In my room on the unit, I waited for what seemed an interminable time. I was in very intense pain. Finally, a nursing assistant came in, I asked for pain medication, and a nurse came to do my assessment. Her first comment was, “No one let us know you were here!” Again, I asked for pain medication and she, predictably, said she couldn’t give me anything until she finished her assessment. I said, “Well, can we hurry?” She was pleasant and moved through the process quickly. Eventually, another nurse came in with the pain medication and said, “I have overridden the Pyxis to get this, and I can only do it one time.” I don’t know why she said that but my internal response was, “Shame on me. I am getting special favors, which is a great inconvenience to the staff. And don’t ask again! I hope this kills my pain!”
Since I was from out of town, the hospitalists were my sole physicians, except for one referral to a gastroenterologist. Over the course of my hospital stay, I estimate that I had five hospitalists. The first one came into my room shortly after I was admitted to the unit and said, “Your pain is not exactly in the right place.” Miserable and not in the problem-solving mode, I wondered what he wanted to do. He said I would be on IVs and that I could have a catheter if I wanted so I wouldn’t have to get up to go to the bathroom. I practically rose out of the bed and said, “NO!” That would have been all I needed—a urinary tract infection and more immobility! That was my last glimpse of a hospitalist for another three days. I asked a nurse why no doctor had come in to see me, and she said, “Oh, he was here. Maybe you were sleeping.”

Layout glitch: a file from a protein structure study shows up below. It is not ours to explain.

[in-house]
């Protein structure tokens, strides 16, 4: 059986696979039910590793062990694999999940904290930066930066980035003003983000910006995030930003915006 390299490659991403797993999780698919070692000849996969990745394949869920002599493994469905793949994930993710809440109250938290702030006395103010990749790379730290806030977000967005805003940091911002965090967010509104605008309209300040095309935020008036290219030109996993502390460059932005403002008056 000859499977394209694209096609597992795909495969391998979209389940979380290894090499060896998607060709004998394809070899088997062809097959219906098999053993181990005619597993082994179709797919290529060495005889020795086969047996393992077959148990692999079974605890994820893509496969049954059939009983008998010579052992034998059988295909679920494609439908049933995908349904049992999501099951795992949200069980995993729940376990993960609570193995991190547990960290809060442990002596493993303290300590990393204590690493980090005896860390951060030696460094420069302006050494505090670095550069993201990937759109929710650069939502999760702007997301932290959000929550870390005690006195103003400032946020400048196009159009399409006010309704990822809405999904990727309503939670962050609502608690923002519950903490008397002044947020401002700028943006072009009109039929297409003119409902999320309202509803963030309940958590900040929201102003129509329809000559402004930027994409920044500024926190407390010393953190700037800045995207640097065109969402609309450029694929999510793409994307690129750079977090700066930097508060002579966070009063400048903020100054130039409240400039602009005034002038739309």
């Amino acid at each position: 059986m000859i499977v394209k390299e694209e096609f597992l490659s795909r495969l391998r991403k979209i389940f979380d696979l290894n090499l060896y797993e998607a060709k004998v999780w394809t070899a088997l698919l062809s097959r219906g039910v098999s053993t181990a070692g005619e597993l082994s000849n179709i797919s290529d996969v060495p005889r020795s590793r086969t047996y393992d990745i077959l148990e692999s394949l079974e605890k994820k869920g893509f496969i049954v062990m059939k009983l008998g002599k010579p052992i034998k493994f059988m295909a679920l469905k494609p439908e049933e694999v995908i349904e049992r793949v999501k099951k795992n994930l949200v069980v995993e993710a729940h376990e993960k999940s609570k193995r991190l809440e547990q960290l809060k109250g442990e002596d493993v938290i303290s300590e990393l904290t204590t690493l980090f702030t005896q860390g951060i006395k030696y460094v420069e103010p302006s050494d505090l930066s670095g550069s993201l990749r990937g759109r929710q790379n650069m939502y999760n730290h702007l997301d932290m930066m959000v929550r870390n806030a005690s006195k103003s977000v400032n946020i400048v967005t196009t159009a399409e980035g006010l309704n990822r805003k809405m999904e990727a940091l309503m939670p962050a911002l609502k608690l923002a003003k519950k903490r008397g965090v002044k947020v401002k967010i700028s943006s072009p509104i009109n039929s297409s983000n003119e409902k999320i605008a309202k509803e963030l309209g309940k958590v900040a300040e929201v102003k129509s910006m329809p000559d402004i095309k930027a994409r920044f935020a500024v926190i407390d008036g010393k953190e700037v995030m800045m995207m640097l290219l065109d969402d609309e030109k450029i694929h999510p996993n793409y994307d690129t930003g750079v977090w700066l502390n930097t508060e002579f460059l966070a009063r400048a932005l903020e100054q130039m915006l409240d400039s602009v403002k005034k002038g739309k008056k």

Several days into my hospitalization, I was referred to a gastroenterologist, who ordered an upper GI for the next morning. When I arrived in the diagnostic area, the nurse questioned me several times about my pain location and finally told me it could be a pulmonary embolism (PE). She also informed me that I didn’t have to have the procedure if I didn’t want to. Not fully capable of decision making, to say the least, I found that alarming and wasn’t sure what to do. Clearly, she was trying to tell me something, coaching me. My oxygen saturation rate was low, just .85. When the physician came, I asked about the implications of having a PE in light of the procedure he was about to do. He replied, “I shouldn’t put you under anesthesia for two hours, if that is the case.” Instead, he ordered a CT scan and they found pneumonia. He said it was probably hospital-acquired. I never did have that upper GI.
To describe the nursing care I received on the medical unit during those seven days, I have divided it into the following categories: basic care, psychosocial care and discharge planning. Since I was too sick to evaluate medication doses or the accuracy of IVs, I assumed everything was being dispensed correctly and on time but, given the other nursing care I was receiving, I was anxious about the possibility of errors.